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University of Northern Colorado Summer Art Season Returns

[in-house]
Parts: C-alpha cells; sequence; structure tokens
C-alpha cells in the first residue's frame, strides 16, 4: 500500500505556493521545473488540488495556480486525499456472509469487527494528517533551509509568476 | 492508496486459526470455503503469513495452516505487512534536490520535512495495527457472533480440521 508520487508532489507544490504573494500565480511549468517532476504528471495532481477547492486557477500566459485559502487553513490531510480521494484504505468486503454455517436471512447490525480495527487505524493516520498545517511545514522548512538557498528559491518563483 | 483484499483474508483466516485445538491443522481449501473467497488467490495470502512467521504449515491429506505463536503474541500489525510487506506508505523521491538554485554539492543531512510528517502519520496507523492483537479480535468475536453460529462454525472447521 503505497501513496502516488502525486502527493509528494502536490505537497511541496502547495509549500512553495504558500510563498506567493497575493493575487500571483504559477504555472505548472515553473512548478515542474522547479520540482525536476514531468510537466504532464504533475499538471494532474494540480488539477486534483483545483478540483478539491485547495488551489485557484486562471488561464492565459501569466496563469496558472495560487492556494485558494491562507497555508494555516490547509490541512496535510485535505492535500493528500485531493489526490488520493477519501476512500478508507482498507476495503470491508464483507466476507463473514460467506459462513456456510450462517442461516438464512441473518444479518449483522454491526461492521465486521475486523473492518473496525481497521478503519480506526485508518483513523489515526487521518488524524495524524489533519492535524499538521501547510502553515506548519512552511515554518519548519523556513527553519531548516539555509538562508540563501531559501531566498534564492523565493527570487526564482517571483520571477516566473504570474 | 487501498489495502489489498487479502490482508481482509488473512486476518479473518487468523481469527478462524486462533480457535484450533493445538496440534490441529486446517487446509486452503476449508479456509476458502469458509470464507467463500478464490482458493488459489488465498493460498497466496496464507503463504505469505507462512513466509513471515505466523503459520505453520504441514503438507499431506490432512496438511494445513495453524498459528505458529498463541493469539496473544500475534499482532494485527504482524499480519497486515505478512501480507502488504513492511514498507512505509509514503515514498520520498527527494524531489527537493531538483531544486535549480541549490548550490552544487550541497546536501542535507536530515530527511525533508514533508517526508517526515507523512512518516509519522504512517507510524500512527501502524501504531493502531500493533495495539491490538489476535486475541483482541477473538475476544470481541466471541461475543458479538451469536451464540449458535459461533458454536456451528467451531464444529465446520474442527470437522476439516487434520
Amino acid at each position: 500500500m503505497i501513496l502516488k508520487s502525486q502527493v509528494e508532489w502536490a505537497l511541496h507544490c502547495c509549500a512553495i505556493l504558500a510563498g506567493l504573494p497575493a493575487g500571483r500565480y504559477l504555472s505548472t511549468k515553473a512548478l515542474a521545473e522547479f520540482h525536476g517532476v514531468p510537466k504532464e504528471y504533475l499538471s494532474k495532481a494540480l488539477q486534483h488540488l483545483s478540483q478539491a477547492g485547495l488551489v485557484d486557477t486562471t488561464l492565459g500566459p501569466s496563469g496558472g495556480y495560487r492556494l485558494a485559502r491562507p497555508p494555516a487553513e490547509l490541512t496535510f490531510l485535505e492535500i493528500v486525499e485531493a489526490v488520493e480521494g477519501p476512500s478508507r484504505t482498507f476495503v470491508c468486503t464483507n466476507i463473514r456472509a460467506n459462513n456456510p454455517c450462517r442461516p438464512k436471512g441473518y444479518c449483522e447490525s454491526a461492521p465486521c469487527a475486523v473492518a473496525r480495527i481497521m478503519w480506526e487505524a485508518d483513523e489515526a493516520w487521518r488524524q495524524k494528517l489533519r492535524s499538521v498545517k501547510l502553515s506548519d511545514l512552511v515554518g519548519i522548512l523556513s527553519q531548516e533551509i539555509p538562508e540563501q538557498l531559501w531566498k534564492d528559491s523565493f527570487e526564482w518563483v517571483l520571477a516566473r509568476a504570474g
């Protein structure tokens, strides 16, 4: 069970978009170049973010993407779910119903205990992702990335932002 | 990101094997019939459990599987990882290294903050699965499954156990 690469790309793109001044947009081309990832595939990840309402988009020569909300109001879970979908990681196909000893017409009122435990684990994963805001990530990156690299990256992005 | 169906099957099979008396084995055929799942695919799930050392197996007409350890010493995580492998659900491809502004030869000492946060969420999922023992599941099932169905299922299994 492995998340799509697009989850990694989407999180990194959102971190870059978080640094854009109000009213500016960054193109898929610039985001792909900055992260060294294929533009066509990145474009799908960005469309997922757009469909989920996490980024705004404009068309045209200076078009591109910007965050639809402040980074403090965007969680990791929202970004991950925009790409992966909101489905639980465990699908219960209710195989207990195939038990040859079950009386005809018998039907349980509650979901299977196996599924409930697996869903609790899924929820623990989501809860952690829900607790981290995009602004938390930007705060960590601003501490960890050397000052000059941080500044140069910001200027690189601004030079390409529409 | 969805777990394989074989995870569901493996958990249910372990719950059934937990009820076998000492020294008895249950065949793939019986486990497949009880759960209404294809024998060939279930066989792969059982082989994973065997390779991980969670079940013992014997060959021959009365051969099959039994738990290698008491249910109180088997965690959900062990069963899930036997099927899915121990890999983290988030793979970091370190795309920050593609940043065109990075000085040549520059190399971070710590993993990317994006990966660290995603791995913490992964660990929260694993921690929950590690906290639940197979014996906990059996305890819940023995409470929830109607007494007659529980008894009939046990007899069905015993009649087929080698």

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The University of Northern Colorado will restart its summer arts season this month with productions from the Little Theater of the Rockies and free outdoor musical performances in the Concerts Under the Stars series. The Little Theater of the Rockies, the oldest professional summer stock theater west of the Mississippi River and the oldest professional theater company in Colorado according to UNC, has three different shows scheduled in June and July. The company is in the midst of staging the murder mystery “Clue” June 16-19 at the Langworthy Theater in Frasier Hall. Shows are at 7:30 pm from June 16 to 18 and at 2 pm. 19th of June. The theater will present the comedy “The Revolutionists” July 7-10 and 14-17 at the Norton Theater in Gray Hall. Show times are 7:30 pm July 7-9 and 14-16, and 2 pm July 10 and 17. Inspired by and featuring Elvis Presley songs, the musical “All Shook Up” will run July 28-31 at Langworthy. Theater. Show times are at 7:30 p.m. July 28-30 and 2 pm on July 31. About a dozen UNC alumni return to campus to take on directing, lighting and sound design roles in LTR productions. Many performed at LTR growing up, including Megan Van De Hey, who is this year’s artistic director. Van De Hey says that LTR prepared her for the world of professional theater by building her physical and mental toughness. “LTR has been a mainstay in my life for almost 30 years,” Van De Hey said in a statement from the university. “I have grown as an artist and as a person thanks to my time with LTR. I feel very fortunate that the university and the community value this program because what it provides to students is invaluable.” A 2021 Little Theater of the Rockies production. The University of Northern Colorado company is the oldest professional summer theater west of the Mississippi and the oldest professional theater company in Colorado. Under new artistic leadership, the Little Theater of the Rockies will present three productions through the summer of 2022, “Clue,” “The Revolutionists,” and “All Shook Up.” (Photo courtesy: University of Northern Colorado). Concerts Under the Stars features a diverse lineup of musicians every Tuesday in July at UNC’s Garden Theater on 10th Avenue. The concerts start at 8 pm and are free and open to the public. Attendees may bring a blanket, lawn chair, and picnic food. The concert schedule: July 5, the Denver Brass; July 12, the Colorado Jazz Orchestra; July 19, The Burroughs; and July 26, Salsa Forte. “This year’s lineup promises a mix of sounds including swing, funk, Latin music and an American flavor right after the Fourth of July holiday, when singer Stephen Taylor joins the Denver Brass,” said Melissa Malde, associate dean. of the Faculty of Interpretation and Interpretation of the UNC. Visual arts. “We couldn’t have done this without the generosity of our community partners.” While the UNC College of Performing and Visual Arts organizes and helps sponsor these events, generous donors also make the performances possible. UCHealth is the primary sponsor of the College of Visual and Performing Arts, and the Bohemian Foundation’s Littler Youth Fund grant provided funding to ensure Weld County youth can attend LTR at no cost. Weld Community Foundation supports both Concerts Under the Stars and LTR. “For years, Concerts Under the Stars at the Garden Theater have been an iconic summer tradition. His absence left a noticeable void,” said Rand Morgan, president and CEO of the Weld Community Foundation. “The Weld Community Foundation’s mission is about our middle name, ‘community.’ We knew our 25th anniversary was coming up this year, and what better way to celebrate than to help bring Concerts Under the Stars back? About a dozen UNC alumni are returning to campus, taking on directing, lighting and sound design roles in LTR productions. And they are no strangers to the stage. Many performed at LTR growing up, including Megan Van De Hey, who is this year’s artistic director. Van De Hey says that LTR prepared her for the world of professional theater by building her physical and mental toughness. “LTR has been a mainstay in my life for almost 30 years,” said Van De Hey. “I have grown as an artist and as a person thanks to my time with LTR. I feel very fortunate that the university and the community value this program because what it provides to students is invaluable.”